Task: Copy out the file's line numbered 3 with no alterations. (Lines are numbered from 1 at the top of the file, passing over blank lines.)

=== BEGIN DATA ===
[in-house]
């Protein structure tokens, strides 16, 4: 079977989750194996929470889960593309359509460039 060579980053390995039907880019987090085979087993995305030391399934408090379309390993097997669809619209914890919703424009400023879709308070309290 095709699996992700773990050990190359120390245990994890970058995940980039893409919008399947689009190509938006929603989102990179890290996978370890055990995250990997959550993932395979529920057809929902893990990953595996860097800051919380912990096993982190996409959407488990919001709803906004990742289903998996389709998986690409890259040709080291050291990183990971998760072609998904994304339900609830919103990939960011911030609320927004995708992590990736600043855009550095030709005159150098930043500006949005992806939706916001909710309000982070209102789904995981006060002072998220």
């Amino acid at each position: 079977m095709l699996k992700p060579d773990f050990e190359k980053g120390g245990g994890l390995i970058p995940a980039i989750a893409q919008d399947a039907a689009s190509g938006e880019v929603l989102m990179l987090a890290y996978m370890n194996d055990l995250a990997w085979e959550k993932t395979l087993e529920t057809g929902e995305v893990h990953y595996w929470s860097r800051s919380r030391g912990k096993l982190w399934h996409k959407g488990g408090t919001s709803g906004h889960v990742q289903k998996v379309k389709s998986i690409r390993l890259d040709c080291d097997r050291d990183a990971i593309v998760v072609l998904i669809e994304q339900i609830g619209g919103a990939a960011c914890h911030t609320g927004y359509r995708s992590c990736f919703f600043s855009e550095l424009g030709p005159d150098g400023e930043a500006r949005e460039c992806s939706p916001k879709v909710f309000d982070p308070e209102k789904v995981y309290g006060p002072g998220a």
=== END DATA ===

């Amino acid at each position: 079977m095709l699996k992700p060579d773990f050990e190359k980053g120390g245990g994890l390995i970058p995940a980039i989750a893409q919008d399947a039907a689009s190509g938006e880019v929603l989102m990179l987090a890290y996978m370890n194996d055990l995250a990997w085979e959550k993932t395979l087993e529920t057809g929902e995305v893990h990953y595996w929470s860097r800051s919380r030391g912990k096993l982190w399934h996409k959407g488990g408090t919001s709803g906004h889960v990742q289903k998996v379309k389709s998986i690409r390993l890259d040709c080291d097997r050291d990183a990971i593309v998760v072609l998904i669809e994304q339900i609830g619209g919103a990939a960011c914890h911030t609320g927004y359509r995708s992590c990736f919703f600043s855009e550095l424009g030709p005159d150098g400023e930043a500006r949005e460039c992806s939706p916001k879709v909710f309000d982070p308070e209102k789904v995981y309290g006060p002072g998220a």